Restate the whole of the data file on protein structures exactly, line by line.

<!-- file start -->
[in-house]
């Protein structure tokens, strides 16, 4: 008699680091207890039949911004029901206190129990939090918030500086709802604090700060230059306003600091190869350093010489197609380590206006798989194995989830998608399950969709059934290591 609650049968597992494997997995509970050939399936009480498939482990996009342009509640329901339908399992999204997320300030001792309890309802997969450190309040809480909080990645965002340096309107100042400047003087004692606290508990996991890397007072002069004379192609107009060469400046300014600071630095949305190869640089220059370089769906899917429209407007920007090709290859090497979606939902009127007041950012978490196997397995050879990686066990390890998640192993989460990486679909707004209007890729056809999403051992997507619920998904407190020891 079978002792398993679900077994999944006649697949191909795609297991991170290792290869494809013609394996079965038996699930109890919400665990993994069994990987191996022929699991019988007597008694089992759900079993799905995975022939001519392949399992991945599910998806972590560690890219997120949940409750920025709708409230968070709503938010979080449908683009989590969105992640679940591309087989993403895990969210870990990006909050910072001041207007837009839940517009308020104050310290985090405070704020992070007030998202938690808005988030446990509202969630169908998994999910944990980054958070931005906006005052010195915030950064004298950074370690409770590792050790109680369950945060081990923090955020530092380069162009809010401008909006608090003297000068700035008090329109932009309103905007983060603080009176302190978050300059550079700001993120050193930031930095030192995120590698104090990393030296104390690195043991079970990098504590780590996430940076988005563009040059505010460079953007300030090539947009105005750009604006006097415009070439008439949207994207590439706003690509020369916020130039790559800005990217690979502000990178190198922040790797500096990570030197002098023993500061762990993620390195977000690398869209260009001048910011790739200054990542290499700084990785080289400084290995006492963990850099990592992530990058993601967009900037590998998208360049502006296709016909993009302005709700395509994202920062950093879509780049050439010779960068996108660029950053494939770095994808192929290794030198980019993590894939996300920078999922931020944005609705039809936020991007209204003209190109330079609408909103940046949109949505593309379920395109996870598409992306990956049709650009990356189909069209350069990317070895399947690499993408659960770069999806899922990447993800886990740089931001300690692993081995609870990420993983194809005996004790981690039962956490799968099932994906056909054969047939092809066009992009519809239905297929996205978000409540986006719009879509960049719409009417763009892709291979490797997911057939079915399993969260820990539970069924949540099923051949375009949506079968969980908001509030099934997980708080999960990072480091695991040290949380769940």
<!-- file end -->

[in-house]
């Protein structure tokens, strides 16, 4: 008699680091207890039949911004029901206190129990939090918030500086709802604090700060230059306003600091190869350093010489197609380590206006798989194995989830998608399950969709059934290591 609650049968597992494997997995509970050939399936009480498939482990996009342009509640329901339908399992999204997320300030001792309890309802997969450190309040809480909080990645965002340096309107100042400047003087004692606290508990996991890397007072002069004379192609107009060469400046300014600071630095949305190869640089220059370089769906899917429209407007920007090709290859090497979606939902009127007041950012978490196997397995050879990686066990390890998640192993989460990486679909707004209007890729056809999403051992997507619920998904407190020891 079978002792398993679900077994999944006649697949191909795609297991991170290792290869494809013609394996079965038996699930109890919400665990993994069994990987191996022929699991019988007597008694089992759900079993799905995975022939001519392949399992991945599910998806972590560690890219997120949940409750920025709708409230968070709503938010979080449908683009989590969105992640679940591309087989993403895990969210870990990006909050910072001041207007837009839940517009308020104050310290985090405070704020992070007030998202938690808005988030446990509202969630169908998994999910944990980054958070931005906006005052010195915030950064004298950074370690409770590792050790109680369950945060081990923090955020530092380069162009809010401008909006608090003297000068700035008090329109932009309103905007983060603080009176302190978050300059550079700001993120050193930031930095030192995120590698104090990393030296104390690195043991079970990098504590780590996430940076988005563009040059505010460079953007300030090539947009105005750009604006006097415009070439008439949207994207590439706003690509020369916020130039790559800005990217690979502000990178190198922040790797500096990570030197002098023993500061762990993620390195977000690398869209260009001048910011790739200054990542290499700084990785080289400084290995006492963990850099990592992530990058993601967009900037590998998208360049502006296709016909993009302005709700395509994202920062950093879509780049050439010779960068996108660029950053494939770095994808192929290794030198980019993590894939996300920078999922931020944005609705039809936020991007209204003209190109330079609408909103940046949109949505593309379920395109996870598409992306990956049709650009990356189909069209350069990317070895399947690499993408659960770069999806899922990447993800886990740089931001300690692993081995609870990420993983194809005996004790981690039962956490799968099932994906056909054969047939092809066009992009519809239905297929996205978000409540986006719009879509960049719409009417763009892709291979490797997911057939079915399993969260820990539970069924949540099923051949375009949506079968969980908001509030099934997980708080999960990072480091695991040290949380769940």